One of the first fun memories I have, after moving to the States was the July fourth trip that I took to Minneapolis.
It began not very different from several memorable trips I’ve taken – it started with a Google chat ping. I was a part of a conversation between Akshay V. and his childhood friend (and someone I’d heard loads about from common friends), Tulika where they were discussing how I would be transported to Minnesota for the long weekend. I attempted to punctuate with rationales to decline such as I was on a student budget – but before I knew it, there were tickets in my inbox.
So, fly I did, to the land of 10,000 lakes – and my first new state – Minnesota. Here, one could wonder if there really are that many lakes. A little bit of research and local resident input informed me that the state has sort of under-marketed itself. Apparently, there are 11,842 lakes! What I loved most about Minneapolis (one of its major cities) and around was the abundance of outdoor activities available – paddling, hiking, SO many campgrounds, beach activities by the lakeside (yup) and even wildlife spotting.
The plan for the weekend was to congregate at the home of a friend who was living and working in downtown Minneapolis, explore the city and around, grab half the REI store and camp at St. Croix State Park, and whip up some bizarre food combinations that reminded us of home.
On the first day, we brunched and set out to burn some of the bacon off by kayaking in Lake Nokomis, which could easily be mistaken as the ocean because of its sheer volume and the number of people lounging on its sandy banks with beach umbrellas.
The latter part of the day got more exciting by the hour. We visited the Indian store to stock up on ingredients for our plans for a home-cooked dinner and prep for the camping food. It was my first time at a Patel Brothers store – and quite frankly, I stood in the aisles surrounded by every imaginable pickle and chutney until I was jerked back to real life. Till date, homesickness takes me to this overpriced store in Maryland, but I can always find something like banana chips, gulab jamun mix or kulfi to cheer me up.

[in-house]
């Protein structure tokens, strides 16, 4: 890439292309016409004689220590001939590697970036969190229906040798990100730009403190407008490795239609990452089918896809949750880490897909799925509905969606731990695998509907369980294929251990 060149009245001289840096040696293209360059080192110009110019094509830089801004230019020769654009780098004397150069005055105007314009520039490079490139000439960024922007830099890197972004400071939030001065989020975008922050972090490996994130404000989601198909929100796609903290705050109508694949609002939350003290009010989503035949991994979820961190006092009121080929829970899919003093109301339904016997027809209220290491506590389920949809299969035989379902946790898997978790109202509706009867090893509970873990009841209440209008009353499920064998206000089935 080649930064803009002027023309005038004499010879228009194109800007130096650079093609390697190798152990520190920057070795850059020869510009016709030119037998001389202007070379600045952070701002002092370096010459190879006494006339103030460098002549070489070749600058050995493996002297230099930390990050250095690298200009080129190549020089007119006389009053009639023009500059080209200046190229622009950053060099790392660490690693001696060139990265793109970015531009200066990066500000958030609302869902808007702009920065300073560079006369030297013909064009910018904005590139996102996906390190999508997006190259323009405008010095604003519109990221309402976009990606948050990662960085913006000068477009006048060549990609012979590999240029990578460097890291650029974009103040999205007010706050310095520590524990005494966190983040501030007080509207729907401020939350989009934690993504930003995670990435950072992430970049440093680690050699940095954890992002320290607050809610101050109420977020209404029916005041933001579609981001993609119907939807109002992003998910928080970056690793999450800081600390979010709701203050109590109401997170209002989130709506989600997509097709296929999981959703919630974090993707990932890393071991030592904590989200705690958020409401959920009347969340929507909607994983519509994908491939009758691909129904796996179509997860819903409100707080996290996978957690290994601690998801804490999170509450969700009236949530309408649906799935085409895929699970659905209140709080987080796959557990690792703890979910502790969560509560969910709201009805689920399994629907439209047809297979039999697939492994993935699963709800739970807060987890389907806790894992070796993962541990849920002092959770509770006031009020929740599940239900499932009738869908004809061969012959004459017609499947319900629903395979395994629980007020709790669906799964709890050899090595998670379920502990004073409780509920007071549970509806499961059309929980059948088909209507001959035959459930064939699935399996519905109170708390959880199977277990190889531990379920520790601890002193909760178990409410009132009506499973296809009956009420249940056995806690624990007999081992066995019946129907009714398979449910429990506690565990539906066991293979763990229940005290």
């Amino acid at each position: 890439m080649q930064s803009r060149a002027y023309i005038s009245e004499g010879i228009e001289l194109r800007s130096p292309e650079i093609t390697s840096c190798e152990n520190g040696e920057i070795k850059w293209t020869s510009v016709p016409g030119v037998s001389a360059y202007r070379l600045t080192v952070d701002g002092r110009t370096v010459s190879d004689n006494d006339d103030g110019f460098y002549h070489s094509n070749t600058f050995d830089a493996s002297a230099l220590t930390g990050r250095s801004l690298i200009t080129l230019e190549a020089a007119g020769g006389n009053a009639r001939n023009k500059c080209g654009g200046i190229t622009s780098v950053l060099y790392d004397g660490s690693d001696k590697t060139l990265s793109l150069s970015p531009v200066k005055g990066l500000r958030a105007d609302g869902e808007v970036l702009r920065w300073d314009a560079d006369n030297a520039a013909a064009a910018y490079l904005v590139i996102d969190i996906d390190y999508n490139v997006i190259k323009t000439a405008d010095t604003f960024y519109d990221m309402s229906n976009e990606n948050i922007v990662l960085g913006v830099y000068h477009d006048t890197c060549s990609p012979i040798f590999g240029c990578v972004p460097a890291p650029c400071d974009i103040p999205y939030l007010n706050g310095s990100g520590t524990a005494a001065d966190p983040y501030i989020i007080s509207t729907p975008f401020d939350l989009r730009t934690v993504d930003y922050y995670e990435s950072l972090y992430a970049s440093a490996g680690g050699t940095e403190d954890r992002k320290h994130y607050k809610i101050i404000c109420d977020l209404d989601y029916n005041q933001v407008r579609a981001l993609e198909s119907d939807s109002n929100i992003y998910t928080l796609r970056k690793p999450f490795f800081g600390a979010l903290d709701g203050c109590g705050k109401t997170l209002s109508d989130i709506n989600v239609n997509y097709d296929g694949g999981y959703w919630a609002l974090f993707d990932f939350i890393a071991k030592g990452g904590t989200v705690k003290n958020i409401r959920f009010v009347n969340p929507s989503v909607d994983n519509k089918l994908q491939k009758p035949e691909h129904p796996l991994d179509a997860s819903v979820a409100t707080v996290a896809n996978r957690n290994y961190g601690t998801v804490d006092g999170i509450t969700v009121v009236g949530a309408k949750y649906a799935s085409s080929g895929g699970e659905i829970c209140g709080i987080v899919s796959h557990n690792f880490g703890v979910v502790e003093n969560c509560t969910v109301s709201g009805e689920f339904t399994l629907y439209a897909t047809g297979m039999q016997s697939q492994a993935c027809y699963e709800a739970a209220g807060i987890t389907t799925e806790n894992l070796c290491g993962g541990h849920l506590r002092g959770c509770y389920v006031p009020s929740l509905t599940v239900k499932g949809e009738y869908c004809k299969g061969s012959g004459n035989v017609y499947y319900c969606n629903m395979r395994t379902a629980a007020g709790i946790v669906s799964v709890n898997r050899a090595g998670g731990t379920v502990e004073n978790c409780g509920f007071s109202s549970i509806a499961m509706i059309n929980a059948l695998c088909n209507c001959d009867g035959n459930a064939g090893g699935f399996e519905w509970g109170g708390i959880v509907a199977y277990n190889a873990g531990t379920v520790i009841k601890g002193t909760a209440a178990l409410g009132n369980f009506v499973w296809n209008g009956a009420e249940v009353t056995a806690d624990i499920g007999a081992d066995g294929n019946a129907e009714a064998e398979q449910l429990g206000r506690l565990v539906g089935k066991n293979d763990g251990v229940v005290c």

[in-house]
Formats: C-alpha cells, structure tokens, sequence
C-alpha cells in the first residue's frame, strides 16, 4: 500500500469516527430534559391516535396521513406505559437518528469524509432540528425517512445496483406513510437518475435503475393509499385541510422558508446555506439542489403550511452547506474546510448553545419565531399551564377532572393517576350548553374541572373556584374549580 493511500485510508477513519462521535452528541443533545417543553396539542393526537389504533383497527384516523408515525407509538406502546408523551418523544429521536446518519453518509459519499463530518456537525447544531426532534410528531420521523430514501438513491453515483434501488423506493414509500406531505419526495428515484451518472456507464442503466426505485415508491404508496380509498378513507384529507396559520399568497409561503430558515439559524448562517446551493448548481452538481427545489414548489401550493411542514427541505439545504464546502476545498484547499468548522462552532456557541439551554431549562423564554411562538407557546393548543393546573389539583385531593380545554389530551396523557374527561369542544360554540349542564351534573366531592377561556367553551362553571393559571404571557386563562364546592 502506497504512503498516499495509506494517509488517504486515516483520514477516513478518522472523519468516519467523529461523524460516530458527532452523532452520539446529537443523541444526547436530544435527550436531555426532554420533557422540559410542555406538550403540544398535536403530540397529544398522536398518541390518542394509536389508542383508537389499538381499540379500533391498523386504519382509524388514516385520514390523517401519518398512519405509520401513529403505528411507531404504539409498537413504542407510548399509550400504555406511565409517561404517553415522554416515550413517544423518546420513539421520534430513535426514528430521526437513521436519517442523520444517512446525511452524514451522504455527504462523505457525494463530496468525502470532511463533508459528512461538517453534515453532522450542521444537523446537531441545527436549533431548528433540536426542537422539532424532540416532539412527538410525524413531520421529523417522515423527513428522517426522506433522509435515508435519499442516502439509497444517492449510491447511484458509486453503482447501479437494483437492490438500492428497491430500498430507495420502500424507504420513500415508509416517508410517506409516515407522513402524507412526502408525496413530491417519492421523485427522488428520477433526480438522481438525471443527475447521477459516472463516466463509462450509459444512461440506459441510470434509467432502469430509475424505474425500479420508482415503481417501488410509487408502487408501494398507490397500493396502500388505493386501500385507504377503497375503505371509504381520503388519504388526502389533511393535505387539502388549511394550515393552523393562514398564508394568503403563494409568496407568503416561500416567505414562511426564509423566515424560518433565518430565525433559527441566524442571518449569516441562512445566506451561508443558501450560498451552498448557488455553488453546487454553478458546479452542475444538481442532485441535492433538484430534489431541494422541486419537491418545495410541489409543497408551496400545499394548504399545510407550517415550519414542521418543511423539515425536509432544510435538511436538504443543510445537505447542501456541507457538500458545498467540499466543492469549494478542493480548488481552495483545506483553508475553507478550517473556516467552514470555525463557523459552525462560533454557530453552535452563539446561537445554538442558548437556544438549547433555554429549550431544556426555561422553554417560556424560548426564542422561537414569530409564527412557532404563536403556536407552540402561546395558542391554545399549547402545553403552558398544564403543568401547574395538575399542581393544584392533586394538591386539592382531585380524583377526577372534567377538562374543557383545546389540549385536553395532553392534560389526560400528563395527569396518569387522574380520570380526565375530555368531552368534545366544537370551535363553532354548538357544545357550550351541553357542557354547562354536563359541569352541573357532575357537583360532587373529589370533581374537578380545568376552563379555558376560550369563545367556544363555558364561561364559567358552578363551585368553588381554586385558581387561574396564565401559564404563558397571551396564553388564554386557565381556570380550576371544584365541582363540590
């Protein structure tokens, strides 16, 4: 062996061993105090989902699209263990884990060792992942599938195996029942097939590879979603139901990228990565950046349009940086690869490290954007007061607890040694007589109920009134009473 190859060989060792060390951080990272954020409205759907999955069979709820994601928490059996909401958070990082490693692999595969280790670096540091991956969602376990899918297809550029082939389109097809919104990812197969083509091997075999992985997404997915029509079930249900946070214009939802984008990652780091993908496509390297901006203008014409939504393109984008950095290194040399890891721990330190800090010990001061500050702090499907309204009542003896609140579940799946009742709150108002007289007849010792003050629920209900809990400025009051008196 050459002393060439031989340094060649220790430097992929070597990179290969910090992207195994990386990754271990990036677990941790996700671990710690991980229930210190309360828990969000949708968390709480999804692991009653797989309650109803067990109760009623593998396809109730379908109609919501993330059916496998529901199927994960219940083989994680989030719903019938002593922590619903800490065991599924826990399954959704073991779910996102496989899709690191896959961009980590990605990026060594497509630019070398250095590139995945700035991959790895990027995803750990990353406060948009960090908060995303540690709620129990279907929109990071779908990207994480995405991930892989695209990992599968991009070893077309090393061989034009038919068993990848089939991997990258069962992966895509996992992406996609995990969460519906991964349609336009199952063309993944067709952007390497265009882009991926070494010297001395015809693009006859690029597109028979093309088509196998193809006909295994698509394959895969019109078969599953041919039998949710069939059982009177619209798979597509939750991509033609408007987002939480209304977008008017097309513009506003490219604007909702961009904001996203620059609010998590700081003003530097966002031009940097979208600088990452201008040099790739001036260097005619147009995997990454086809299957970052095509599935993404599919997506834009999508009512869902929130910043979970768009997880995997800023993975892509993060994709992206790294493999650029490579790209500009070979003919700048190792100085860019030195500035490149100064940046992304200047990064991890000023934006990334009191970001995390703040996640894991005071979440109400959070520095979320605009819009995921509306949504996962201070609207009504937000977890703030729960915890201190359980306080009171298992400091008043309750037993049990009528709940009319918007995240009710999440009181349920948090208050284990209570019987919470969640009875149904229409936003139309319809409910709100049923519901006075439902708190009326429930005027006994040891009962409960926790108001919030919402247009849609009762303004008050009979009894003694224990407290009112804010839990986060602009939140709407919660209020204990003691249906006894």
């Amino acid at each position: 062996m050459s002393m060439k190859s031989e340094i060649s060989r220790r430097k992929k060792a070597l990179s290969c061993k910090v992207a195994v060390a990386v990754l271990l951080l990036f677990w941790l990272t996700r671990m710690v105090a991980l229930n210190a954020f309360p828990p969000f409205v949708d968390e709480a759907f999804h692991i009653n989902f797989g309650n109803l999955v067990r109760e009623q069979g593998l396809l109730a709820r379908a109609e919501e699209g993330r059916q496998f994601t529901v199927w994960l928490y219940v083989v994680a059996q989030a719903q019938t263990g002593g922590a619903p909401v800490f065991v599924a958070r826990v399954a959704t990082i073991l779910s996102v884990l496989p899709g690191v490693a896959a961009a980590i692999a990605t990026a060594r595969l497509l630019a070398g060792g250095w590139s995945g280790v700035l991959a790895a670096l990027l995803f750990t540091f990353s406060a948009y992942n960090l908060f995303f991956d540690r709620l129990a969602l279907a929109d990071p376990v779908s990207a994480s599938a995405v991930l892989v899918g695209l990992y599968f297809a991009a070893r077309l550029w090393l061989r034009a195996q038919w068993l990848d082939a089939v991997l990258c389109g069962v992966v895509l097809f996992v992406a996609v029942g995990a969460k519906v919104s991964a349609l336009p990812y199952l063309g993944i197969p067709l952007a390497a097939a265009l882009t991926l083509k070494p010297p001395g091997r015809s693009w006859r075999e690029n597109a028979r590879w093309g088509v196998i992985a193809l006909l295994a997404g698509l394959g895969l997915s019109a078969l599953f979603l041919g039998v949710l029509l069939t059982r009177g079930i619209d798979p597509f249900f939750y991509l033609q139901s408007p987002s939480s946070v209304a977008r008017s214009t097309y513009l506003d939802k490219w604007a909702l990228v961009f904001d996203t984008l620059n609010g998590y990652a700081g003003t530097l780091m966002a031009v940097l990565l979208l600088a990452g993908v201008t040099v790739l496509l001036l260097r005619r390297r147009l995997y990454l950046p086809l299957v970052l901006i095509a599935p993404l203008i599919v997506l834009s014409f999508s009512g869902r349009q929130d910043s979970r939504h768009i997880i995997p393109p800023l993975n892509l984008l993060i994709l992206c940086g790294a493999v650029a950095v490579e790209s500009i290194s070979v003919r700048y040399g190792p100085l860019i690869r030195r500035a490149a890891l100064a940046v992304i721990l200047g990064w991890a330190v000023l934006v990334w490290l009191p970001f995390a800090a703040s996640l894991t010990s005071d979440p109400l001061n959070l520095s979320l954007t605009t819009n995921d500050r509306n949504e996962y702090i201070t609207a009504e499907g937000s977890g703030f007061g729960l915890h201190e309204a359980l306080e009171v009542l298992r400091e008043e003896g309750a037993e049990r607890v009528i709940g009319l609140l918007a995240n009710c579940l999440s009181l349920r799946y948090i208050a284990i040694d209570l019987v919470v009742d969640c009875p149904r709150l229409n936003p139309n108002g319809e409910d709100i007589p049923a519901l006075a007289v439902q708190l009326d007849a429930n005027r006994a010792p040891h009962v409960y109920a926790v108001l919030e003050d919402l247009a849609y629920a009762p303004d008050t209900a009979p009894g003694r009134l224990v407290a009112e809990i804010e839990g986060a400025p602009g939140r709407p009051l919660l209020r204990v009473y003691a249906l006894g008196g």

Getting back on track, dinner was a most elaborate affair with paneer, bhindi, chicken and a variety of sangrias to accompany them! I had been deprived of company, conversations and curried food for almost a month – and even mincing garlic seemed like a fun task amongst this lot.
The next morning, we drove to St. Croix State Park playing a reinvented version of Name-Place-Animal-Thing where I earned major klout for knowing more than four city/country names with the letter ‘Y’. On reaching our camp ground, I was frankly amazed by how easy it was to assemble the tent and other gear. Our ‘glampsite’ (glamorous campsite) was all set up. The fire was lit. The wine was opened. T’was the time to bake litti chokha on the grill. Having had many Bihari friends in under-graduate I was quite familiar with the delicacy – but never imagined eating it in rural Minnesota with dollops of ghee!
On returning to the city, we toured some local attractions such as the majestic stone bridge that dates to 1883 and saw that people were settling down on the grassy slopes around the Mississippi river to watch the Independence Day fireworks.I’d been camping in Oman, but I learnt that desert camps ≠ woodland camps. More noises and less dangers of scorpions and rattlesnakes, but equally enjoyable! I can hardly remember how the night flew past and all six of us fell asleep in our very comfortable and spacious tent.
As I got on the flight back to DC on the lesser-known, but quite brilliant Sun Country Airlines, I thought about how my only exposure to Minnesota so far was through my favourite bookish, soy candle store – but I discovered so much about the friendly state where people smiled and say hey to strangers on the streets – despite rain or shine. No wonder Minnesota Nice is a thing!